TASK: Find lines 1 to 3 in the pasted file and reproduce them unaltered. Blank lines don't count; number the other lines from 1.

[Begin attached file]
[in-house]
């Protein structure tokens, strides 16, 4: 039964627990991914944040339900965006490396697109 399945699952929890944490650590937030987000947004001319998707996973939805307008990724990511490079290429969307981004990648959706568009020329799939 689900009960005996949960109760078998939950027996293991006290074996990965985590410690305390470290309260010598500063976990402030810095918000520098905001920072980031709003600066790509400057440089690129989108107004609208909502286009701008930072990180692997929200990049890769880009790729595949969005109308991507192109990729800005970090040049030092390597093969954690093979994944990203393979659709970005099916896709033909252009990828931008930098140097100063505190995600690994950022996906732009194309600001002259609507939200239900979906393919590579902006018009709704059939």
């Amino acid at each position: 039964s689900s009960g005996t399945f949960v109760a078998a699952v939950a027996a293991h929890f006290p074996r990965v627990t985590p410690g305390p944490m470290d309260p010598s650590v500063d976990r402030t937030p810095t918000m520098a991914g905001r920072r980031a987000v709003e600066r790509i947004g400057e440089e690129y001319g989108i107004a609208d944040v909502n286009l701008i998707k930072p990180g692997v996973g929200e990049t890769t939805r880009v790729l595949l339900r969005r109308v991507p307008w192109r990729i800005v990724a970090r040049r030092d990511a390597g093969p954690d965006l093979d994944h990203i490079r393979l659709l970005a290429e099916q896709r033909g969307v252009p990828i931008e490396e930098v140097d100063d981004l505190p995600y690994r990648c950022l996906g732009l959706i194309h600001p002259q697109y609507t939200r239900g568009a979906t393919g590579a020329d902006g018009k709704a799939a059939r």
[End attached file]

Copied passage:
[in-house]
């Protein structure tokens, strides 16, 4: 039964627990991914944040339900965006490396697109 399945699952929890944490650590937030987000947004001319998707996973939805307008990724990511490079290429969307981004990648959706568009020329799939 689900009960005996949960109760078998939950027996293991006290074996990965985590410690305390470290309260010598500063976990402030810095918000520098905001920072980031709003600066790509400057440089690129989108107004609208909502286009701008930072990180692997929200990049890769880009790729595949969005109308991507192109990729800005970090040049030092390597093969954690093979994944990203393979659709970005099916896709033909252009990828931008930098140097100063505190995600690994950022996906732009194309600001002259609507939200239900979906393919590579902006018009709704059939």
């Amino acid at each position: 039964s689900s009960g005996t399945f949960v109760a078998a699952v939950a027996a293991h929890f006290p074996r990965v627990t985590p410690g305390p944490m470290d309260p010598s650590v500063d976990r402030t937030p810095t918000m520098a991914g905001r920072r980031a987000v709003e600066r790509i947004g400057e440089e690129y001319g989108i107004a609208d944040v909502n286009l701008i998707k930072p990180g692997v996973g929200e990049t890769t939805r880009v790729l595949l339900r969005r109308v991507p307008w192109r990729i800005v990724a970090r040049r030092d990511a390597g093969p954690d965006l093979d994944h990203i490079r393979l659709l970005a290429e099916q896709r033909g969307v252009p990828i931008e490396e930098v140097d100063d981004l505190p995600y690994r990648c950022l996906g732009l959706i194309h600001p002259q697109y609507t939200r239900g568009a979906t393919g590579a020329d902006g018009k709704a799939a059939r």